Friday, March 4, 2011

Dinner Soiree!

Last month, B and I had the honor of hosting two of our favorite friends over for dinner. Liz and Nikki are this fantastic couple who are creative, funny, unique, and really down to earth. Our conversations are never dull, and whenever I'm with them I secretly hope they'll never leave! B and I always feel so great after hanging out with them, and our dinner with them was no exception!

Liz and B hanging around the dining room.

Liz is gluten-free, so I wanted to create a menu that was utterly delicious, but also completely safe for her to eat as well. For a while I freaked out about this, not knowing what to make, and scoured the internet for gluten-free recipes. There's some pretty cool stuff out there, but a lot of the recipes just weren't things that I wanted to eat (or that I knew B wouldn't like - he's a fairly picky eater). Lying in bed a few nights before the dinner, I confessed to B that I still had no idea what I was going to make, and that I needed his help in brainstorming what would be okay. We finally realized that French Onion Soup is gluten-free, and unbelievably delicious, so we decided on that, with a fruit, cheese, and meat tray to start, and a little mixed green salad with homemade dressing on the side. It felt like the perfect meal for a frigid winter evening!

B and I in our dining room with the cheese platter. Maybe one day I'll get around to posting an apartment tour, but as much as I love interior design our first place isn't much to look at!

For the cheese platter: sharp cheddar cheese and manchego; organic, grass-fed salami (I can't remember the brand now but it was from Whole Foods and SO delicious); rice crackers, ritz crackers; gala apples and purple grapes. We served the appetizers on a silver platter that my Grandmother gave me for my wedding - a family heirloom with a 'D' engraved in the center, and a low china bowl that was my great-grandmother's 50th wedding anniversary present. It felt great to be able to take these heirlooms out of the hutch and actually use them!

Me in our very messy kitchen, preparing the last of the cheese platter. The apron I'm wearing was made by my dearest friend, Hannah McBride, for my bridal shower! I wear it every time I make something!

For the soup: I basically followed Deb's recipe for Onion Soup, but I tweaked a few things. Here are my Bench Notes:
- I used a lot more onions than what is called for. In fact, I used closer to 10-15 CUPS of onions (5-7 very large yellow onions) in my soup. I peeled and quartered the onions, and then used the top/vegetable slicing blade on my food processor to slice them up to the perfect size.
- I use the largest and widest pot I have to make this soup - it helps cook everything down quicker.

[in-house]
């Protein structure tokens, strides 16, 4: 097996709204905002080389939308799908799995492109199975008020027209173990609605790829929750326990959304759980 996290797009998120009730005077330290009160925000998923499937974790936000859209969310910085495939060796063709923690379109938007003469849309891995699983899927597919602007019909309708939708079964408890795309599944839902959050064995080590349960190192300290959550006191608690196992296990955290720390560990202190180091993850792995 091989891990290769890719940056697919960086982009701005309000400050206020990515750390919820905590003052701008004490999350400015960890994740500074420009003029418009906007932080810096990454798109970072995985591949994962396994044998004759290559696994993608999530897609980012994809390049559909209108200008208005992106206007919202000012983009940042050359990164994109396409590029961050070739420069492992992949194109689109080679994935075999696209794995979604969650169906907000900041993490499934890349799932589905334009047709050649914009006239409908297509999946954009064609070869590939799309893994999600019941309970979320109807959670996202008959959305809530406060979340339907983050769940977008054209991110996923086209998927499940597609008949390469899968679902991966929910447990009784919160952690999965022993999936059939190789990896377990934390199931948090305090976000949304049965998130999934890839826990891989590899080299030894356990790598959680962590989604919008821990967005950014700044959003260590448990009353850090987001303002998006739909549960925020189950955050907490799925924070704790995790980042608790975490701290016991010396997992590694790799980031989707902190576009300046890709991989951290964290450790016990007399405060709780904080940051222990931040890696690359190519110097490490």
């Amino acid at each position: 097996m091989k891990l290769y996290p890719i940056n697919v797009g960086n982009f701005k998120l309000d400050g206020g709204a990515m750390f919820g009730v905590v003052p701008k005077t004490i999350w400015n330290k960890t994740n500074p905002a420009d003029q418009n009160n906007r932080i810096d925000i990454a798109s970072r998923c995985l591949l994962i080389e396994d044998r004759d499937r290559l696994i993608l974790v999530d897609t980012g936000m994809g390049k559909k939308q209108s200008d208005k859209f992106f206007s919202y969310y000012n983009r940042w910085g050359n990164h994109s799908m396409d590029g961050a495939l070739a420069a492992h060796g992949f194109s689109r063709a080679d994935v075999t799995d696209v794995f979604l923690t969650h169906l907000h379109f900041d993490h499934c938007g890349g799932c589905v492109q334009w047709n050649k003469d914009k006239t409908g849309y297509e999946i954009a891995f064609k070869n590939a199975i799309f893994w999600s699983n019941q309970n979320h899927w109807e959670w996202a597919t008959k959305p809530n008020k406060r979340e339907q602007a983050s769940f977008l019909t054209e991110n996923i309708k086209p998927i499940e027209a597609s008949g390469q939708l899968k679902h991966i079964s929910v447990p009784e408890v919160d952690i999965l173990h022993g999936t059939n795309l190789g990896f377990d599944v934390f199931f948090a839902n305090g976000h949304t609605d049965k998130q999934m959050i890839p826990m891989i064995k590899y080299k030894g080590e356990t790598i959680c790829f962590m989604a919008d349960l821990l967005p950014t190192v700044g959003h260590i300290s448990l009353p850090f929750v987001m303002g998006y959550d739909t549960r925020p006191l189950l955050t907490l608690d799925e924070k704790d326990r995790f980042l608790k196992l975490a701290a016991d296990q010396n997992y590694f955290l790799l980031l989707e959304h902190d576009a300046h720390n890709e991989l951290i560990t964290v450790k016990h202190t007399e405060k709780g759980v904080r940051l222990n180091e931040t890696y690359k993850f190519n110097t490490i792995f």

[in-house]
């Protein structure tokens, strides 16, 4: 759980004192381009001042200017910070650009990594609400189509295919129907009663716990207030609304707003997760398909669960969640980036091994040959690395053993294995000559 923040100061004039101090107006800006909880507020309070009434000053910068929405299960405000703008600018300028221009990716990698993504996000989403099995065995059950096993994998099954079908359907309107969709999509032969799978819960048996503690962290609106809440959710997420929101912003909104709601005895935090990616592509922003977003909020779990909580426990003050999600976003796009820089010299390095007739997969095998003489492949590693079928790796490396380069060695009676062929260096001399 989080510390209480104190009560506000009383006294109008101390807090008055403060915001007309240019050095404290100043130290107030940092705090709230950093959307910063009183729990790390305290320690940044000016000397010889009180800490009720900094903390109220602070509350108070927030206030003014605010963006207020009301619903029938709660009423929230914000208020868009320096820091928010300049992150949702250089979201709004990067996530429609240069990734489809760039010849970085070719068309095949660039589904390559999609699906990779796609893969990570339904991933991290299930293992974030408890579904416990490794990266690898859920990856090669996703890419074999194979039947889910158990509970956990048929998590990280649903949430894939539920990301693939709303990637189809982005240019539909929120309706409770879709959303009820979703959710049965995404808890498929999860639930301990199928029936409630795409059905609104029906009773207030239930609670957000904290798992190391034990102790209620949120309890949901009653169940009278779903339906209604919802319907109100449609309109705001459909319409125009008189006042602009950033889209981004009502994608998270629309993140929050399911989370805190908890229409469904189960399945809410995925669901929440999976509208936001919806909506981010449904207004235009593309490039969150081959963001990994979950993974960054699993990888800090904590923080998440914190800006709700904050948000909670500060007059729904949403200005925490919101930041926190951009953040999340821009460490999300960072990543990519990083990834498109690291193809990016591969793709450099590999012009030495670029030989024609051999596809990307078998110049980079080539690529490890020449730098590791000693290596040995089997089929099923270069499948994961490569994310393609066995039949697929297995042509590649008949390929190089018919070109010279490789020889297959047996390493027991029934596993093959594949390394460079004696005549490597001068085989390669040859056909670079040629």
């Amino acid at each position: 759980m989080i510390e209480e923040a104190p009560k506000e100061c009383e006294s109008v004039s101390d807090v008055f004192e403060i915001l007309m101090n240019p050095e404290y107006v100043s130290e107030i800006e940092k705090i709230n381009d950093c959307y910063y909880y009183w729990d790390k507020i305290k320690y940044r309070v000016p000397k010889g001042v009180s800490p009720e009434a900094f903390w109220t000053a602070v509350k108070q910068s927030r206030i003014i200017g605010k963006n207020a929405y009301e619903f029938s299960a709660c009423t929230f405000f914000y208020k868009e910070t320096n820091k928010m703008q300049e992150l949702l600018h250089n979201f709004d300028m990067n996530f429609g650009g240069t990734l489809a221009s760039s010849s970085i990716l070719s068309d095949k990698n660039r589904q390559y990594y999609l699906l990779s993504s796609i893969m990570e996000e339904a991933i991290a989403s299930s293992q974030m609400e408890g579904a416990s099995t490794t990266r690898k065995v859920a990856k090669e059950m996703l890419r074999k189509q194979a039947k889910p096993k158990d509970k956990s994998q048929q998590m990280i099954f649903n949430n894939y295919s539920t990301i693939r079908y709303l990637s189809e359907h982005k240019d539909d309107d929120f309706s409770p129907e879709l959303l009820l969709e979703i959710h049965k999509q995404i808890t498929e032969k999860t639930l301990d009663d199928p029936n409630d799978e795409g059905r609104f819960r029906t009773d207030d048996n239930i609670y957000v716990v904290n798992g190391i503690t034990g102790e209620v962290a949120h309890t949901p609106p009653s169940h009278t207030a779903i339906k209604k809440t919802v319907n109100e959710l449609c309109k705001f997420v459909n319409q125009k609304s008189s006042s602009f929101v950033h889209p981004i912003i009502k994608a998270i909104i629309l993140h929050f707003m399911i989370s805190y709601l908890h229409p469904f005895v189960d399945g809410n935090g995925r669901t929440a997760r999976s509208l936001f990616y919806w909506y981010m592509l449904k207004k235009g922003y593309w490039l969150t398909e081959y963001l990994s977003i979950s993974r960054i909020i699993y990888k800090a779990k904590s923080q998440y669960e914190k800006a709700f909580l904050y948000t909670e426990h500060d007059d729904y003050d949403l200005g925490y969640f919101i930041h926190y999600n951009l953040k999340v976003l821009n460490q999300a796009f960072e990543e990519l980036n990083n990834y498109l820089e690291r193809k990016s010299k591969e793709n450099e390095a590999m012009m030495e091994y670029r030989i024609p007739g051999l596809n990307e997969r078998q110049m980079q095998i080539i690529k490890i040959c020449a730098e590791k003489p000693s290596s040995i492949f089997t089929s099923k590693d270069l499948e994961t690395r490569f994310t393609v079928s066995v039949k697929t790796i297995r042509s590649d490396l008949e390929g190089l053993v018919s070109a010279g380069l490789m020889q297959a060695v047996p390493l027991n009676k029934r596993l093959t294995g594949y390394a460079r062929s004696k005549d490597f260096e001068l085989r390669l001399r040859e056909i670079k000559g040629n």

- Because I'm using more onions, it takes a little bit longer for them to caramelize and cook down, so I leave myself 1.5-2 hours to make this whole recipe.
- I generally don't simmer it for the last 30 minutes or so. If we're ready to eat, we just eat it about 5-10 minutes after I add the beef stock to the onions (also, I use Better-than-Bouillon - never the actual bouillon cubes).
- I used dry vermouth instead of cognac because I didn't have any, but it didn't make much of a difference. I've made it before and left the alcohol out and it's come out fine.
- For cheeses, I do a mix of gruyere and mozzarella, with maybe a sprinkling of freshly grated parmesan.
- We serve this with slices of crusty baguette that we dip in, and it's absolutely divine. To make this gluten free, I bought some frozen gluten-free stuffing pieces from Whole Food's (it's in their frozen bakery section). I just let them come to room temperature, and they were crunchy and delicious!! That was the only part of the meal that we got a special thing just for Liz, but we all ate the 'croutons' (as we dubbed them) because they were THAT good!
- For the vinaigrette, I followed Deb's recipe that she has underneath the Onion Soup recipe, but I made it all in the food processor. I didn't have any champagne vinegar, so I used regular vinegar, and I softened it with some lemon juice. Instead of a clove of garlic OR a shallot, I did both, and it came out magnificently. The dressing looked creamy but tasted light and fresh, and had a bit of a kick to it. It was enjoyed by all!

And that was our evening! Delectable food, endless wine and fabulous company. I can't wait to get together with Liz and Nikki again!! :)

ps: All photos taken by the incredible Nikki Jarecki, hence why she isn't IN any of them!

Wednesday, March 2, 2011

Monkey Cake!

A day late and a dollar short - but at least I'm posting today, right? Progress.

March 22nd happens to be none-other than T-dubs FIRST birthday. I'm so excited! I cannot believe this little guy (who is getting bigger and bigger every day - make it stop!!) is turning ONE YEAR OLD!! Just the other day he was a tiny nugget in my arms. Now? Babbling, walking, hummus-loving crazy boy, who is such a sweetheart. To mark the occasion, I wanted to bake him a very special birthday cake. Deb at Smitten Kitchen created this Monkey Cake for her son's first birthday, and I thought it was absolutely perfect for this little monkey's big day, too. :)